The fluid and dramatic exchange of ideas, thoughts, sentiments and intuitions was part of the polyvocal exchanges favoured by renaissance writers. This means that there is a preference for dramatic forms of colloquy, for gallant realism. It is a safely antagonistic modes that favours civil retorts and delicate interruptions. Words are swords, and the relationship between people speaking is like a fencing. This means that the relationship between the sexes is a battle, and a torrent or volley of words is not uncommon when the stakes - real or imagined - are high.
Note also the frequent use of notions of the friend rather than the fiend; of the pleasant and familiar rather than the harsh and grating style that is reserved for the purely villainous characters.
Also worth noting is the significance of the strong roles attached to women's speech. far from being meek, mild, and modest, they range from the vixens and virago to the mocking, satirical. But women can also be melancholy, passive, modest or romantic heroines, at the other extreme. But these roles also serve to highlight the more extreme positions of the shrewish, shrill and belligerent.
Women are a strong match for men, and often just as combative. But we can become too stuck on the metaphor of fight. It is worth considering the dance or festive party scenes. These scenes balance physical and mental agility. Partners are poised and pattern in their fancy footwork and in the rhythms of their verbal exchanges. The playful force of the intelligent, sparkling 'rallies' is a common feature of spirited language.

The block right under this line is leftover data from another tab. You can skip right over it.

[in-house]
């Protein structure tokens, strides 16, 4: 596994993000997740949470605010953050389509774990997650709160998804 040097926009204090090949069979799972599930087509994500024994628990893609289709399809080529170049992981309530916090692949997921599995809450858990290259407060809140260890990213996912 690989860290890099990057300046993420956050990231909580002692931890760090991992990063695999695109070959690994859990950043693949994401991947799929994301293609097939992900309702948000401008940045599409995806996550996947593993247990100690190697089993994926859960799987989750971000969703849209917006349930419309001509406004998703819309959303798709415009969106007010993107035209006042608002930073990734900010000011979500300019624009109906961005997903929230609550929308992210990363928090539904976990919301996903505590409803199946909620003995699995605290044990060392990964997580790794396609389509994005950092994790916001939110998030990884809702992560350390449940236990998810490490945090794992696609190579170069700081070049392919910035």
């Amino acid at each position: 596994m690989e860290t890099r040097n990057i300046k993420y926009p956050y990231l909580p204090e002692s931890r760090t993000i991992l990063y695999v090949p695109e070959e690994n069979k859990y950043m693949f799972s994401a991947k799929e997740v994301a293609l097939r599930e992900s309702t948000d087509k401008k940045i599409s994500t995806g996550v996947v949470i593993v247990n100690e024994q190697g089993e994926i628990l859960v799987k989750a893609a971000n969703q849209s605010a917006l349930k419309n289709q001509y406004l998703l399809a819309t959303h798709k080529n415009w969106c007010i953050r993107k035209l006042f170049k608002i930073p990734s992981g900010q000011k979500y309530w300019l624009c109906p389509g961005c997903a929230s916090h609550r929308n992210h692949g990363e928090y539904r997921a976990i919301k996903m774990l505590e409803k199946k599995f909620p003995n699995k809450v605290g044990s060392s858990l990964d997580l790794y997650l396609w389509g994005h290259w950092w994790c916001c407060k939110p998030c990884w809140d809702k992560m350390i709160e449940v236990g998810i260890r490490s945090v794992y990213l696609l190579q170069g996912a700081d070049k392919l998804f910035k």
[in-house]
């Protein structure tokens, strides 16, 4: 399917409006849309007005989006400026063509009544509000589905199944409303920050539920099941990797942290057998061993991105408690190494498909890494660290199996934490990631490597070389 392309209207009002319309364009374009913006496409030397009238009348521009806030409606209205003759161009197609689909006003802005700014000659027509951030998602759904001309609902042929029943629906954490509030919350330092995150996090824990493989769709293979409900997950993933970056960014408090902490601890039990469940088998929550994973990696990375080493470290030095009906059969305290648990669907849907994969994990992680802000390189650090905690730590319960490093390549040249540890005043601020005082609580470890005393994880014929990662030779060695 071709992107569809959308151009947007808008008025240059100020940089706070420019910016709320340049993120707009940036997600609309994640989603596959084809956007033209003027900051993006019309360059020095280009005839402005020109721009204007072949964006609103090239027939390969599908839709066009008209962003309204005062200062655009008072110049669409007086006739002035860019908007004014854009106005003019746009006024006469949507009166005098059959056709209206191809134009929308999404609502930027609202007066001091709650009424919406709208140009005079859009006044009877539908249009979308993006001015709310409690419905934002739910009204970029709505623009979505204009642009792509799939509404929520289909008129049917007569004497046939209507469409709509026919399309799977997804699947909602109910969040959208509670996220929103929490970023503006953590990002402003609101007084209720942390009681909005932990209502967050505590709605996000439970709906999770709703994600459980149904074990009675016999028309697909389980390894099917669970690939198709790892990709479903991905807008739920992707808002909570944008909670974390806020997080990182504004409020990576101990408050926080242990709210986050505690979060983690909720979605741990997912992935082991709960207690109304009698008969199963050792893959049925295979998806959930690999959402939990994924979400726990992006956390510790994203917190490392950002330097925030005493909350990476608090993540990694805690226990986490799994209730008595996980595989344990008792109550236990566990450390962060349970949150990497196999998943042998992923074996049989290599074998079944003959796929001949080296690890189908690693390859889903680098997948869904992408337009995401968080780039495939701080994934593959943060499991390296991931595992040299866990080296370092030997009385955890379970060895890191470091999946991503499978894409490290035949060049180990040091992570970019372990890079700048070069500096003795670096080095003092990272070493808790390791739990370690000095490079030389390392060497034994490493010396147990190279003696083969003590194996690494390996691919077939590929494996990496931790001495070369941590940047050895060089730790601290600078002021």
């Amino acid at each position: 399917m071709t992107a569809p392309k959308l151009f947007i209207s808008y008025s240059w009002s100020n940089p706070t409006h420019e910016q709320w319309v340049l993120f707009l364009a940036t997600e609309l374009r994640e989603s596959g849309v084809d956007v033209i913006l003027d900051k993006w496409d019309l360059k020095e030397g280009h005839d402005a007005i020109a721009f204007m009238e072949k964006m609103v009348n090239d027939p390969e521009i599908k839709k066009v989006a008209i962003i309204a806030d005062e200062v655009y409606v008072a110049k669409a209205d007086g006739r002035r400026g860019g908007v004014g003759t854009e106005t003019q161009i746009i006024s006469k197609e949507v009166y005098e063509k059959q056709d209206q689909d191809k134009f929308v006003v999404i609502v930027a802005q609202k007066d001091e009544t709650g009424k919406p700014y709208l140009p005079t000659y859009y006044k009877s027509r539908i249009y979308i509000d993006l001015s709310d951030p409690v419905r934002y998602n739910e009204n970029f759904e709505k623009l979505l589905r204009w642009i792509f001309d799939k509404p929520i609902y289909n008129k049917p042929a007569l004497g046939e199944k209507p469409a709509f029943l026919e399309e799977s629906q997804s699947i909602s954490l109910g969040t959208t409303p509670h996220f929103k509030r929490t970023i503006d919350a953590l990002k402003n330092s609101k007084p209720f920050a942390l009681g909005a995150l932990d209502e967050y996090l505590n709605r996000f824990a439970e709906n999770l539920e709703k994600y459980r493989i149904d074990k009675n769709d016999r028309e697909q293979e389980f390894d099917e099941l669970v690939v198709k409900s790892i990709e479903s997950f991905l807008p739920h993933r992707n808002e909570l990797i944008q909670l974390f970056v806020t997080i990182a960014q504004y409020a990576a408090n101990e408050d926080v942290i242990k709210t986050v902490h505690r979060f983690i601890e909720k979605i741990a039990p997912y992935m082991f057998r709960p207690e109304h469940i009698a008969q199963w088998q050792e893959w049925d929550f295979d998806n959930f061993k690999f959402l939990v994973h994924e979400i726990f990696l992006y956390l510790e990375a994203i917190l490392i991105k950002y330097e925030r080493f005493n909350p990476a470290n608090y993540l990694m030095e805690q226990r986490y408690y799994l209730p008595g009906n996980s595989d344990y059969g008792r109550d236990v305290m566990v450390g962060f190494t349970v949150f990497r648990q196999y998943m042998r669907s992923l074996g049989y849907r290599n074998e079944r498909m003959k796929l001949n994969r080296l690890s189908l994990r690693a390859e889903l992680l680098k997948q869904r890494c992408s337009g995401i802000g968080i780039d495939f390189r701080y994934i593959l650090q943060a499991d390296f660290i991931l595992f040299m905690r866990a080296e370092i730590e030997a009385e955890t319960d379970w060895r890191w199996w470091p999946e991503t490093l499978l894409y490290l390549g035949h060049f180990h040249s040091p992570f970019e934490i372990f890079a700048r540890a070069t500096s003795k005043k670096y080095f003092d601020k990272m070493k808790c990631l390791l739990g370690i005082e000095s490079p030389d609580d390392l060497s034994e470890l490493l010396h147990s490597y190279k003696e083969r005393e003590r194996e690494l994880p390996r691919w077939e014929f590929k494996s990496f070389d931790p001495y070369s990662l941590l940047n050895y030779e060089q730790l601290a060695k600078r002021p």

Renaissance texts deployed a high degree of pointed phrases. Epigrams abound. Witty language is a learned activity and corresponds to humanistic goals of civility and effective communication. But the message is less about frivolity and artificiality than it is about the dynamic range of complex and effective characterisation and invigorating but subtle plot development.
To conclude, there follows a passage from Jane Austen's Pride and Prejudice.
[A Dance and a Dialogue between Elizabeth and Mr Darcy, Chapter 18]
They stood for some time without speaking a word; and she began to imagine that their silence was to last through the two dances, and at first was resolved not to break it; till suddenly fancying that it would be the greater punishment to her partner to oblige him to talk, she made some slight observation on the dance. He replied, and was again silent. After a pause of some minutes, she addressed him a second time with:—"It is your turn to say something now, Mr. Darcy. I talked about the dance, and you ought to make some sort of remark on the size of the room, or the number of couples."
He smiled, and assured her that whatever she wished him to say should be said.